It’s fine, I’m sure. Nothing to worry about. (CNN)—The US scientists who created the first living robots say the life forms, known as xenobots, can now reproduce — and in a way not seen in plants and animals. Formed from the stem cells of the African clawed frog (Xenopus laevis) from which it takes its name, xenobots are […]
While filming the Len Babb Movie Project – we are eight months into this endeavor and making tremendous progress – cinematographer Sam Pyke and I have covered thousands of miles, visited six states, and interviewed some truly incredible Americans.
A few miles south of La Pine, Oregon, highway 97 offers travelers the opportunity to turn hard east onto highway 31. At this sudden intersection in the ponderosas – it is easily missed – there is a small sign welcoming motorists to the Oregon Outback Scenic Byway. It’s a pleasant enough sign, adorned with a silhouetted coyote yipping at the rising sun, and seems appropriate in its understatement if only to remind people that the entire world is not made of concrete, steel, and inter-personal friction.
Last week, while most of Big America was flailing about in a toxic stew of mind-numbing polemics, Murphy Ranch buckaroo Tyler Mecham was following wolf tracks up Dairy Creek. Tyler is 19 years old, 6’3, with Modoc blood in his veins, and as solid a hand as one might hope to find in this rare hidey-hole of genuine Americana.
I’ll keep it brief because a steaming summer thunderstorm has parked over the top of the Figure 8 and I need to spend some serious time on fire watch. I’d meant to ride my colt this afternoon, and continue roping barrels and tires and tree trunks, but I don’t ride in lightning and that’s that. Blevins from All the Pretty Horses has nothing on me when it comes to a fear of lightning. We’ve dodged two fires already this year — one lightning strike on a tree, and a downed power line nearby that charred an acre or so — which has me kindly nervous when it comes to fire.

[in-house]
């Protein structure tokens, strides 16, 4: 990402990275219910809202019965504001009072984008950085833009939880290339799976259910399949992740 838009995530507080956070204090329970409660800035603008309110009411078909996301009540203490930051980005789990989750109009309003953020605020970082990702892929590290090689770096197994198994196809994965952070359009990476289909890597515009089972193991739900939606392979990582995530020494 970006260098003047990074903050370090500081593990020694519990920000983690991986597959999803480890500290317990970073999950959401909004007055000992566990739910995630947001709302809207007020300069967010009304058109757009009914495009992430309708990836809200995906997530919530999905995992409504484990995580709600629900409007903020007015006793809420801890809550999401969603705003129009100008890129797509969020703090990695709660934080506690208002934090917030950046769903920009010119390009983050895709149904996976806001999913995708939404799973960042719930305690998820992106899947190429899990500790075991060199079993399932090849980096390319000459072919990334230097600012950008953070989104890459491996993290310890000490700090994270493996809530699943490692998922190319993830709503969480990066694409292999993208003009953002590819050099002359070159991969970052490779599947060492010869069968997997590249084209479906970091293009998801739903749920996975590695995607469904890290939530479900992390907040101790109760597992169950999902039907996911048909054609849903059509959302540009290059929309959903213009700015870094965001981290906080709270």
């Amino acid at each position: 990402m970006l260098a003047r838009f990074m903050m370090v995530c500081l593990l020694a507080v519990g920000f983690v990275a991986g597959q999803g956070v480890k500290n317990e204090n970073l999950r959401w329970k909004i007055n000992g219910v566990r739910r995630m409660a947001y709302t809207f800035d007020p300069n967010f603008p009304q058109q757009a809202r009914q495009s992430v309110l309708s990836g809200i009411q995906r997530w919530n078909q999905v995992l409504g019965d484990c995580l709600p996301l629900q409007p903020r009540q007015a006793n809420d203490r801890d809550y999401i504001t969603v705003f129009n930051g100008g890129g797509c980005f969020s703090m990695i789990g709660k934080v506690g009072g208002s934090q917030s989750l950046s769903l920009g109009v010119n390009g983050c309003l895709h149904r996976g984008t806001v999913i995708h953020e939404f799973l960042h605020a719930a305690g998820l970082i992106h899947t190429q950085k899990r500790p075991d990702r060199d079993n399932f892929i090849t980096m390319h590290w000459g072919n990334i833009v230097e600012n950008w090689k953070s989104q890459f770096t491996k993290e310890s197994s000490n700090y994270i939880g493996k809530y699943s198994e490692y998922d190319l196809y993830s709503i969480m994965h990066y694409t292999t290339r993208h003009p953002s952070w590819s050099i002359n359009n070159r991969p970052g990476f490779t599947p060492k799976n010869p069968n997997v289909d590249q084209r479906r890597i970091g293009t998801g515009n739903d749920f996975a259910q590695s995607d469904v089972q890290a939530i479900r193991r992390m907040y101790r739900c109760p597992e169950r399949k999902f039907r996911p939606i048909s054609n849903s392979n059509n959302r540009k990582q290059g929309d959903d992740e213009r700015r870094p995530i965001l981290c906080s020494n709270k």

“If America could be, once again, a nation of self-reliant farmers, craftsmen, hunters, ranchers, and artists, then the rich would have little power to dominate others. Neither to serve nor to rule: That was the American dream.” — Edward Abbey * Stuff that works Stuff that holds up The kind of stuff you don’t hang on the wall Stuff that’s real Stuff […]
It was late June, but there was frost on my bedroll when I woke up in the dark at the Murphy Ranch cow camp on South Flat, about 25 miles up the Chewaucan River from Paisley, Oregon. I was there — along with cinematographer Samuel Pyke – to begin filming The Len Babb Movie Project, which was an idea that flashed into my head two months earlier while riding my colt.
From childhood, when I stood at the end of a long dirt road waiting for the school bus to come grinding through the Honey Lake Valley, and where in spring the irrigation sprinklers created a kind of rhythm-section background to the yip of coyote pups on Bald Mountain, I have been a fan of meadowlarks. The meadowlarks then, as now, were thick in that country, and mornings they trilled in the buckbrush, or on the fenceposts, or on some pungent sprig of sage.
This is a very brief post to announce the release of the movie trailer for my passion endeavor: The Len Babb Movie Project. Sam Pyke and I have been hard at work filming, editing, spitballing, desperately seeking coffee in the remotest corners of the American outback, and also having a terrific time meeting new people, hearing new stories, and learning how to make this film.
Please consider a contribution. I know money is tight and times are rough all over, but we keep trying to make important work in the meantime. My budget will be short and I will lose money, but I’d like to pay the right people and get this out into the world. Len’s story is worthy and I promise to make one hell of a film. Thanks for thinking on it, anyway.